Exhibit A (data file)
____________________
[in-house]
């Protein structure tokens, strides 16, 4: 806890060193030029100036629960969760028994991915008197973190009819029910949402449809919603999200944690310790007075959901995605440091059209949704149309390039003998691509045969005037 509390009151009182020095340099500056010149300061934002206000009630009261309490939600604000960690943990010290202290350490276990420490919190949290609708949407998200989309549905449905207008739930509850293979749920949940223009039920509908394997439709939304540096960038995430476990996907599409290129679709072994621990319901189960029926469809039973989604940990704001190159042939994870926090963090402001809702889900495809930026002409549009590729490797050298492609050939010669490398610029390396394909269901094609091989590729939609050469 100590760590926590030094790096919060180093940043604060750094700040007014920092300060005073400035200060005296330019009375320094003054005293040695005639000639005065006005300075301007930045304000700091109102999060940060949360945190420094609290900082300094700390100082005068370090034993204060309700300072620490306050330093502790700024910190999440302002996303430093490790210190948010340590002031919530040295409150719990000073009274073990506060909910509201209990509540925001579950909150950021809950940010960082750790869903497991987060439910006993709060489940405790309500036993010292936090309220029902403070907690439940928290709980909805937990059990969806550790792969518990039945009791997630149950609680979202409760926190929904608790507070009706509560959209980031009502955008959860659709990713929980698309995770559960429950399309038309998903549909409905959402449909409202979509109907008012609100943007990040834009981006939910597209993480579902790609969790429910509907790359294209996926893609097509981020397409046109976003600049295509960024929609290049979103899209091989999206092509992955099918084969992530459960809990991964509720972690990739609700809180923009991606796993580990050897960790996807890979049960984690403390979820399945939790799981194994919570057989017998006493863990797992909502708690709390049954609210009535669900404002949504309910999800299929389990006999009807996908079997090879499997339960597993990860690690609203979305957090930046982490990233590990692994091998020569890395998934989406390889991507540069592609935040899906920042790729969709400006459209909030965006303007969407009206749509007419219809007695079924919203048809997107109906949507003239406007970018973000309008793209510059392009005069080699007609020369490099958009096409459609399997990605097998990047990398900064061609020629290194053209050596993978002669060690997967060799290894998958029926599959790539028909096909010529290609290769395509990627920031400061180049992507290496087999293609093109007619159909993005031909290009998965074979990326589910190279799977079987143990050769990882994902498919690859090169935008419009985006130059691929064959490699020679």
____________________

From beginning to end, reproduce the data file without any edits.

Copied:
[in-house]
């Protein structure tokens, strides 16, 4: 806890060193030029100036629960969760028994991915008197973190009819029910949402449809919603999200944690310790007075959901995605440091059209949704149309390039003998691509045969005037 509390009151009182020095340099500056010149300061934002206000009630009261309490939600604000960690943990010290202290350490276990420490919190949290609708949407998200989309549905449905207008739930509850293979749920949940223009039920509908394997439709939304540096960038995430476990996907599409290129679709072994621990319901189960029926469809039973989604940990704001190159042939994870926090963090402001809702889900495809930026002409549009590729490797050298492609050939010669490398610029390396394909269901094609091989590729939609050469 100590760590926590030094790096919060180093940043604060750094700040007014920092300060005073400035200060005296330019009375320094003054005293040695005639000639005065006005300075301007930045304000700091109102999060940060949360945190420094609290900082300094700390100082005068370090034993204060309700300072620490306050330093502790700024910190999440302002996303430093490790210190948010340590002031919530040295409150719990000073009274073990506060909910509201209990509540925001579950909150950021809950940010960082750790869903497991987060439910006993709060489940405790309500036993010292936090309220029902403070907690439940928290709980909805937990059990969806550790792969518990039945009791997630149950609680979202409760926190929904608790507070009706509560959209980031009502955008959860659709990713929980698309995770559960429950399309038309998903549909409905959402449909409202979509109907008012609100943007990040834009981006939910597209993480579902790609969790429910509907790359294209996926893609097509981020397409046109976003600049295509960024929609290049979103899209091989999206092509992955099918084969992530459960809990991964509720972690990739609700809180923009991606796993580990050897960790996807890979049960984690403390979820399945939790799981194994919570057989017998006493863990797992909502708690709390049954609210009535669900404002949504309910999800299929389990006999009807996908079997090879499997339960597993990860690690609203979305957090930046982490990233590990692994091998020569890395998934989406390889991507540069592609935040899906920042790729969709400006459209909030965006303007969407009206749509007419219809007695079924919203048809997107109906949507003239406007970018973000309008793209510059392009005069080699007609020369490099958009096409459609399997990605097998990047990398900064061609020629290194053209050596993978002669060690997967060799290894998958029926599959790539028909096909010529290609290769395509990627920031400061180049992507290496087999293609093109007619159909993005031909290009998965074979990326589910190279799977079987143990050769990882994902498919690859090169935008419009985006130059691929064959490699020679």